Guess what? It all depends! The first thing it depends on is whether or not the scores are a reflection of your actual abilities and accomplishments. There really are people who don’t test well but are superb students. If you know that you can outperform students with much higher test scores, then your test scores alone should not be the deciding factor in which schools to apply to. However, if you were sick the day of the test or maybe in the test center from hell, you should consider retaking the test.
The next consideration is the college-does it have holistic admissions or is it strictly a class rank/GPA/test scores kind of process? Institutions with holistic admissions consider more than just test scores. That means that if the rest of your application shows you to be a good match for the school, your test scores are not the single deciding factor. Especially for competitive colleges, test scores are just one way to demonstrate to the college that you are minimally qualified. It’s the rest of the application that determines admissions.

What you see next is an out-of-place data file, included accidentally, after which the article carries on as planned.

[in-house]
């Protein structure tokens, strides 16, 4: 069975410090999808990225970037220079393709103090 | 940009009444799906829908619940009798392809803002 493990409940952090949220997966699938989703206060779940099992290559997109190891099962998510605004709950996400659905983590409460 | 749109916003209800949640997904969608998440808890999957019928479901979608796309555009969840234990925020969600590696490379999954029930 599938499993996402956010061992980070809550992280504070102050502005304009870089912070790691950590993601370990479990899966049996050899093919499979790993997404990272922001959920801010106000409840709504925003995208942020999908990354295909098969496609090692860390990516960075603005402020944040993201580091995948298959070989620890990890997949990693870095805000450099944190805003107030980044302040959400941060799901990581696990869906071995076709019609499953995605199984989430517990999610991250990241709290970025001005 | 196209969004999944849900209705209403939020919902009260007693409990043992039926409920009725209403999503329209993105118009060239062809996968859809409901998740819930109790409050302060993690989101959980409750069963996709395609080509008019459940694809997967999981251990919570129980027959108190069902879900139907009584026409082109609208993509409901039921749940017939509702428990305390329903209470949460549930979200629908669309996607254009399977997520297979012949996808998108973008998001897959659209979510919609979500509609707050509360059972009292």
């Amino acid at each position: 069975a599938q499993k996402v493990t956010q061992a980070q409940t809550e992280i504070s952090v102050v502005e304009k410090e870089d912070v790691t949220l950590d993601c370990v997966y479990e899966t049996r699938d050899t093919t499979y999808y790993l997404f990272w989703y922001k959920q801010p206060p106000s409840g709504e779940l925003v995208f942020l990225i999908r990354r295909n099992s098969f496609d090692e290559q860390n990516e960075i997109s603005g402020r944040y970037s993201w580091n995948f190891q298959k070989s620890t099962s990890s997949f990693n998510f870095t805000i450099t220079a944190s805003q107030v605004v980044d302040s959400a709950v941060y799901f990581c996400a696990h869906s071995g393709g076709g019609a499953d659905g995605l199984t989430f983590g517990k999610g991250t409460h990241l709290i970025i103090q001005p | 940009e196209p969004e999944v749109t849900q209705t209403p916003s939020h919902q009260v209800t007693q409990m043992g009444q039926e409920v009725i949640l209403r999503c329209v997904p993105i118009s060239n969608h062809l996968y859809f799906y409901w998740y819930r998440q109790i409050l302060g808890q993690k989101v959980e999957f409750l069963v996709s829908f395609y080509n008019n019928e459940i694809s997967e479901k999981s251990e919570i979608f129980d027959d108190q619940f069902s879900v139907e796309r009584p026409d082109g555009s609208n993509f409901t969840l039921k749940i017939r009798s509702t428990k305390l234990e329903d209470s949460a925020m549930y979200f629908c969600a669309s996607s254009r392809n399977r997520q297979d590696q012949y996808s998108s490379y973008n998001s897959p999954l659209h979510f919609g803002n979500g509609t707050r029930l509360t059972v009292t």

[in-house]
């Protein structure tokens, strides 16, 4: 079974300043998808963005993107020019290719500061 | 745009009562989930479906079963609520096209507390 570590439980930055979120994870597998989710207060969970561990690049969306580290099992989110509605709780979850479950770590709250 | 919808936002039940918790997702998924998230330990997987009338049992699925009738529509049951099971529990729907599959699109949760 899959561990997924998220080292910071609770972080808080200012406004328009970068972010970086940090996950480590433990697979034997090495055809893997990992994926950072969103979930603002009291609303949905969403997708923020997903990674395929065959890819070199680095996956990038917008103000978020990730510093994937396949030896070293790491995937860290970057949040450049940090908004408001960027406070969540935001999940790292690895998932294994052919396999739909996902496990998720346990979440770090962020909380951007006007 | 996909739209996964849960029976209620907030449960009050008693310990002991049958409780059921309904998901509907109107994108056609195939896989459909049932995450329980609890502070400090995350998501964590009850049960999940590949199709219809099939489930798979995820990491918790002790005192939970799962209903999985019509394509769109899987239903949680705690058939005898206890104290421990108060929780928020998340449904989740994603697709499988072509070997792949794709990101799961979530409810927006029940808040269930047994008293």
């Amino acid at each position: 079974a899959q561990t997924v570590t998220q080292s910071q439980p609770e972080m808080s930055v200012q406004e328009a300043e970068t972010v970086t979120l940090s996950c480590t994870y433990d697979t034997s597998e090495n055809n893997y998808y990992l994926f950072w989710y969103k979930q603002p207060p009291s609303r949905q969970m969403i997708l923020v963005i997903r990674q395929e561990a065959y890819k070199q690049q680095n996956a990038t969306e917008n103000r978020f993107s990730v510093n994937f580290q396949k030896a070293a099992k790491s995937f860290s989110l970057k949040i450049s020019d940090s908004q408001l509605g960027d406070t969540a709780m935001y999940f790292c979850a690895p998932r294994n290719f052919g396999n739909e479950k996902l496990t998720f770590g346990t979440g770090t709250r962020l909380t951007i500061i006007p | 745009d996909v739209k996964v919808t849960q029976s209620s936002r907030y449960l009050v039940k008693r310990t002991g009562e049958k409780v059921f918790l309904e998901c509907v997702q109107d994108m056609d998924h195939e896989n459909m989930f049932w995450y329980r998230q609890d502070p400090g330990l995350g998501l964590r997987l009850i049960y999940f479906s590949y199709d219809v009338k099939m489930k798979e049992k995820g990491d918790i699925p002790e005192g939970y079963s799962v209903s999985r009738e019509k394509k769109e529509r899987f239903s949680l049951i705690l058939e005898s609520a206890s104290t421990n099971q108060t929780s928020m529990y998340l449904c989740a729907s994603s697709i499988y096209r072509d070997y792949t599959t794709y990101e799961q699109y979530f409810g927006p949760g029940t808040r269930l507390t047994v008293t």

If there are two equal applications with the only difference being test scores, the admissions office will probably take the student with the higher scores. However, all things are rarely equal.
And consider the fact that someone has to be in the bottom 25th percentile of students admitted. One out of four students will have scores lower than the middle 50th percentile range.
You can look up how low the scores go at the BigFuture website. For example, Lehigh University has a 50th percentile range of SAT Critical Reading scores of 580 to 670 but five percent of student had a score less than 500. Of course, since Lehigh is a D1 school, chances are those admission slots are reserved for highly recruited athletes.
If generous financial aid is a critical factor in your college search, you should avoid colleges where you don’t rank in the upper third of applicants because of preferential packaging. Colleges have only a limited amount of money for financial aid and are more likely to meet the need of the more desirable students, and they get to define “desirable.” However, if financial aid isn’t a necessity, you may have a “full-pay hook” that can increase your chances of admissions even if you have lower test scores.
If the college allows you the opportunity to provide more than just test scores as part of the application process, it’s possible to be admitted with lower than average test scores. The question is whether or not you can afford to attend if you’re admitted.